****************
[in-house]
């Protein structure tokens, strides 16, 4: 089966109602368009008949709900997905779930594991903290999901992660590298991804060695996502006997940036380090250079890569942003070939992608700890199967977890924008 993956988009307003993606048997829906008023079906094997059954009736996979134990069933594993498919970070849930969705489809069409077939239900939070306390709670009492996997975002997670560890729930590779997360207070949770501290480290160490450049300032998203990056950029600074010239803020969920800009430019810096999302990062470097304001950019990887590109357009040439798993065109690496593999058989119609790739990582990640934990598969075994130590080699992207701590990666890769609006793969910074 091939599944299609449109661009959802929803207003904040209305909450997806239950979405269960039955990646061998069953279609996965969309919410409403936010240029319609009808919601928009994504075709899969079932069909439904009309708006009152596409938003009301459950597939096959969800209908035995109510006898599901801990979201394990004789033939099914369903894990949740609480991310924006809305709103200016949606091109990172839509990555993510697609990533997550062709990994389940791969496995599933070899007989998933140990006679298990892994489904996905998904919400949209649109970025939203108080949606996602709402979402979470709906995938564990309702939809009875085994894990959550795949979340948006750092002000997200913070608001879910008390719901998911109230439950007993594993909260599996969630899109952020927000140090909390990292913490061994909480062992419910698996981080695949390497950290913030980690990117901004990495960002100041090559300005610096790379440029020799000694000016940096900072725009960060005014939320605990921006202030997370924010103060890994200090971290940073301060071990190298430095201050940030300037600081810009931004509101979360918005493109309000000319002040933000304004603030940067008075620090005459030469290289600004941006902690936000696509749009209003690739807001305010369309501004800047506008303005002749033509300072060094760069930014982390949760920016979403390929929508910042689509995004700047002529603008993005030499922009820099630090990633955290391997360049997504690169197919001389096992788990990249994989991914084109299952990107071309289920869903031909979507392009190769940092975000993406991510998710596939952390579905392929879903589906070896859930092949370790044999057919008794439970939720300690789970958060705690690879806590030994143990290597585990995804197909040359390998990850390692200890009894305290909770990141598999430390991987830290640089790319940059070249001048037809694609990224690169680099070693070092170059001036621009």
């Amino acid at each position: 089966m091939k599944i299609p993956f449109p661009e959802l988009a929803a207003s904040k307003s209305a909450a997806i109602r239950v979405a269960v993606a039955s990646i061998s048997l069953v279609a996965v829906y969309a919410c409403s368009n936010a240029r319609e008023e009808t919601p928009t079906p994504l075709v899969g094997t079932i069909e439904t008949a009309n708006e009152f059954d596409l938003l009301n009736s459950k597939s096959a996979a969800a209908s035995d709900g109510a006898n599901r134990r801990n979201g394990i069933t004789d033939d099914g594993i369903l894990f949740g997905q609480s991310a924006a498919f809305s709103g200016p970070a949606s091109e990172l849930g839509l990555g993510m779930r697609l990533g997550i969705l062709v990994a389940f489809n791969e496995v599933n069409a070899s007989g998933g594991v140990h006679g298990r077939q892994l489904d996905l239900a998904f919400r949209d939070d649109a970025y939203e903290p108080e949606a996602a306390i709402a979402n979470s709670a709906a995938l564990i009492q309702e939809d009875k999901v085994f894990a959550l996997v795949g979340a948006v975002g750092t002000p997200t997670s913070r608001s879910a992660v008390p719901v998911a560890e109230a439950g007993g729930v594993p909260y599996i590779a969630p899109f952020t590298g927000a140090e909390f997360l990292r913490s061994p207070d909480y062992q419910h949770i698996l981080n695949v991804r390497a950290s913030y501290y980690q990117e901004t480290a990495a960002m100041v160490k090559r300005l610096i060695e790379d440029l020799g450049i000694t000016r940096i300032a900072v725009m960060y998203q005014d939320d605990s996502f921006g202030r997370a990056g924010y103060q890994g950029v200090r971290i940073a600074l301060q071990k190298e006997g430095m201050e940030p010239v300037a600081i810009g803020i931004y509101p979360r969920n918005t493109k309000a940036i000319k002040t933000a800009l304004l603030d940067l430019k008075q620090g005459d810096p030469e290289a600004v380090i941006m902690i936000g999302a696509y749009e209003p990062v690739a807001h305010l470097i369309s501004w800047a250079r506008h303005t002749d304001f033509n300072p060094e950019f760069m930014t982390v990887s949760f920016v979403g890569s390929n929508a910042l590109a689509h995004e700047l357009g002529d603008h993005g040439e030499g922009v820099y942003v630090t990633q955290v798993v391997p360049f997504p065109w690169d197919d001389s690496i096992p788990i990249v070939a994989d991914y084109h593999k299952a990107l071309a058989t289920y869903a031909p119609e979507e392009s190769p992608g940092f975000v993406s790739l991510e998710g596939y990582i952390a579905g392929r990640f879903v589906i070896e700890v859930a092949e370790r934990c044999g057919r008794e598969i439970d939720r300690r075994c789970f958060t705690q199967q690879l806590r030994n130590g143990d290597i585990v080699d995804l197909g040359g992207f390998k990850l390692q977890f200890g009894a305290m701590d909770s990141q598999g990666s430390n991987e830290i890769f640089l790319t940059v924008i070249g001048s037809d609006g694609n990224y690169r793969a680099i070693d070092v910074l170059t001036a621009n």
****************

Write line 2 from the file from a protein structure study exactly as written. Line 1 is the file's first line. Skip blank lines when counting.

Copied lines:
């Protein structure tokens, strides 16, 4: 089966109602368009008949709900997905779930594991903290999901992660590298991804060695996502006997940036380090250079890569942003070939992608700890199967977890924008 993956988009307003993606048997829906008023079906094997059954009736996979134990069933594993498919970070849930969705489809069409077939239900939070306390709670009492996997975002997670560890729930590779997360207070949770501290480290160490450049300032998203990056950029600074010239803020969920800009430019810096999302990062470097304001950019990887590109357009040439798993065109690496593999058989119609790739990582990640934990598969075994130590080699992207701590990666890769609006793969910074 091939599944299609449109661009959802929803207003904040209305909450997806239950979405269960039955990646061998069953279609996965969309919410409403936010240029319609009808919601928009994504075709899969079932069909439904009309708006009152596409938003009301459950597939096959969800209908035995109510006898599901801990979201394990004789033939099914369903894990949740609480991310924006809305709103200016949606091109990172839509990555993510697609990533997550062709990994389940791969496995599933070899007989998933140990006679298990892994489904996905998904919400949209649109970025939203108080949606996602709402979402979470709906995938564990309702939809009875085994894990959550795949979340948006750092002000997200913070608001879910008390719901998911109230439950007993594993909260599996969630899109952020927000140090909390990292913490061994909480062992419910698996981080695949390497950290913030980690990117901004990495960002100041090559300005610096790379440029020799000694000016940096900072725009960060005014939320605990921006202030997370924010103060890994200090971290940073301060071990190298430095201050940030300037600081810009931004509101979360918005493109309000000319002040933000304004603030940067008075620090005459030469290289600004941006902690936000696509749009209003690739807001305010369309501004800047506008303005002749033509300072060094760069930014982390949760920016979403390929929508910042689509995004700047002529603008993005030499922009820099630090990633955290391997360049997504690169197919001389096992788990990249994989991914084109299952990107071309289920869903031909979507392009190769940092975000993406991510998710596939952390579905392929879903589906070896859930092949370790044999057919008794439970939720300690789970958060705690690879806590030994143990290597585990995804197909040359390998990850390692200890009894305290909770990141598999430390991987830290640089790319940059070249001048037809694609990224690169680099070693070092170059001036621009």